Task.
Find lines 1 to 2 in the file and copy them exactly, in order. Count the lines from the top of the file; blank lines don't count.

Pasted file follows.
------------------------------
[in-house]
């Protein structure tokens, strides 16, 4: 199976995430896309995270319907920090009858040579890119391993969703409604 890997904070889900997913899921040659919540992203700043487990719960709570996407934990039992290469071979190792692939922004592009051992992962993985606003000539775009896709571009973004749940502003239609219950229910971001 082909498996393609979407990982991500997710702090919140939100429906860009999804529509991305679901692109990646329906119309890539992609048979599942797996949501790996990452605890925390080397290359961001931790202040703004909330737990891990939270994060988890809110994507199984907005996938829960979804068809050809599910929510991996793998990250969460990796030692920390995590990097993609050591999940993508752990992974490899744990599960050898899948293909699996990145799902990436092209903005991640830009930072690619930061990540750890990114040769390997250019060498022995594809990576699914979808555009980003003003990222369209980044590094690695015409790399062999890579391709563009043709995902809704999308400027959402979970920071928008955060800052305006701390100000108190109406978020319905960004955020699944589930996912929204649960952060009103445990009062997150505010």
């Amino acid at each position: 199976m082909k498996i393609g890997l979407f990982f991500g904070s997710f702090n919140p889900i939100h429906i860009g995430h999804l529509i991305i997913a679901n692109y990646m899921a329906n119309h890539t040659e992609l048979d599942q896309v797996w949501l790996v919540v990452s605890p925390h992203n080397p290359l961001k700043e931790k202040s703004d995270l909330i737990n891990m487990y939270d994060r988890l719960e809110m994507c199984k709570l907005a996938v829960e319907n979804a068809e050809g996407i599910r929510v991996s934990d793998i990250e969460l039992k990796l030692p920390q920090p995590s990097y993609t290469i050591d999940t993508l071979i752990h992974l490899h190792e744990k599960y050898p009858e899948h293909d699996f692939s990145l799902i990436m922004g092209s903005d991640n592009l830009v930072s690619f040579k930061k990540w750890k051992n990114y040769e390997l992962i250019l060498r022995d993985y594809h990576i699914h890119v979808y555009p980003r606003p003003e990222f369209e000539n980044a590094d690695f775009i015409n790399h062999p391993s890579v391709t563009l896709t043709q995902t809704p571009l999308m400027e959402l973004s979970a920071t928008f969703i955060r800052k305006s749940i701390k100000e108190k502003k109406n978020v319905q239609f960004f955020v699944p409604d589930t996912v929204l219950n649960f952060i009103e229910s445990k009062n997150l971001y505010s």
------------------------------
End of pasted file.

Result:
[in-house]
């Protein structure tokens, strides 16, 4: 199976995430896309995270319907920090009858040579890119391993969703409604 890997904070889900997913899921040659919540992203700043487990719960709570996407934990039992290469071979190792692939922004592009051992992962993985606003000539775009896709571009973004749940502003239609219950229910971001 082909498996393609979407990982991500997710702090919140939100429906860009999804529509991305679901692109990646329906119309890539992609048979599942797996949501790996990452605890925390080397290359961001931790202040703004909330737990891990939270994060988890809110994507199984907005996938829960979804068809050809599910929510991996793998990250969460990796030692920390995590990097993609050591999940993508752990992974490899744990599960050898899948293909699996990145799902990436092209903005991640830009930072690619930061990540750890990114040769390997250019060498022995594809990576699914979808555009980003003003990222369209980044590094690695015409790399062999890579391709563009043709995902809704999308400027959402979970920071928008955060800052305006701390100000108190109406978020319905960004955020699944589930996912929204649960952060009103445990009062997150505010």